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This is CME on ReachMD, and I’m Dr. John Leonard from Weill Cornell Medicine and New York-Presbyterian Hospital in New York. Here with me today is my colleague, Dr. Sarah Rutherford, also from Weill Cornell and New York-Presbyterian. Let’s dive right in. Dr. Rutherford, how do we select patients for regimens containing antibody-drug conjugates in first-line diffuse large B-cell lymphoma, or DLBCL?
As you may know, polatuzumab vedotin has now been listed as a preferred combination with R-CHP for frontline treatment of diffuse large B-cell lymphoma in addition to our standard R-CHOP regimen. So when I decide if this newer treatment is appropriate for a patient, I would look at the inclusion criteria of the study, POLARIX study, and I would see if my patient may be one who would’ve fit criteria for that study. So that included ages 18 to 80, IPI [International Prognostic Index] scores of 2 to 5, and ECOG performance statuses of 0 to 2, and then I would look particularly at some of the subgroups that benefited in the POLARIX trial – those patients who were older than 60, male patients, those with IPI scores that were particularly high of 3 to 5, and then also those with the activated B-cell subtype or non-germinal center subtype of diffuse large B-cell lymphoma did appear to benefit more from this regimen. I do want to note that we have had R-CHOP available for a long time, and it is a well-tolerated regimen, and so while I am excited about this new treatment option for patients, and I plan to discuss it with many of my patients who would fit the criteria for the study, I do think that R-CHOP will remain a treatment that we will want to go to for some patients, and I look forward to having this additional discussion with patients as we have another option for them now.
Thank you. Yes, I agree with much of what you just said. I think that certainly there was evidence, as you alluded to, that there might be benefit in certain subgroups or particular benefit or more benefit in certain subgroups, such as the older patient population, IPI 3 through 5, those without bulky disease, as well as those patients who have the activated B-cell subtype of DLBCL. Why that would be the case, I think, is not entirely clear, but one might argue to at least more strongly consider this regimen in those subgroups of patients. I think other people would take the position that if a patient fell into the category of eligibility for the study, that in the context of an overall positive study, that it would be reasonable to consider for anyone falling into the particular eligibility criteria used for the POLARIX trial.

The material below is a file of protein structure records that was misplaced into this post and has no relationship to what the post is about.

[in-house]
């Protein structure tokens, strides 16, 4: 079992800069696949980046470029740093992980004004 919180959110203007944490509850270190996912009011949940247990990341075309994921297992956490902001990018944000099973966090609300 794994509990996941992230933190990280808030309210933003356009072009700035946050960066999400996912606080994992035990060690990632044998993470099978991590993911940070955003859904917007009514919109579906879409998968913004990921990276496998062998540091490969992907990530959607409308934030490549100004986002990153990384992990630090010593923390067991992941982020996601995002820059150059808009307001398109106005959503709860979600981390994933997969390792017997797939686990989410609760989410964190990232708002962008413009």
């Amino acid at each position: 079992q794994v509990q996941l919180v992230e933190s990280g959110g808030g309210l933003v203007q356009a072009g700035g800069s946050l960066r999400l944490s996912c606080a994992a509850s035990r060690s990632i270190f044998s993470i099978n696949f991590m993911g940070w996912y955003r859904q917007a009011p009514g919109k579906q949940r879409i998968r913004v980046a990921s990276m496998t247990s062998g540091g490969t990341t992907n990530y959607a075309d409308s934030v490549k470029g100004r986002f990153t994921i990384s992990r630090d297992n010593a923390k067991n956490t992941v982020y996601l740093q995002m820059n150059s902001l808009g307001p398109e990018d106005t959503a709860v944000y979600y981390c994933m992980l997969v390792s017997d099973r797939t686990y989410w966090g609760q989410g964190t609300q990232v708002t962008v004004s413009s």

I think the other important issue and area that the audience should know about is that there were really insufficient numbers of patients who had double-hit or triple-hit lymphoma, and so I don’t think we can draw these conclusions for that subset of patients. I also agree with you that R-CHOP remains a very important regimen in the absence of an overall survival benefit. Certainly, considering R-CHOP for some patients is still a very reasonable consideration, but I think for most patients, given the fact that there was minimal extra toxicity, perhaps a little bit more febrile neutropenia with the polatuzumab-containing arm, that in the context of a comparably tolerable regimen with an improved PFS, that certainly thinking about the, a polatuzumab-including regimen would make a lot of sense.
Well, this has been a great discussion. Unfortunately, our time’s now up. Thanks very much for listening.
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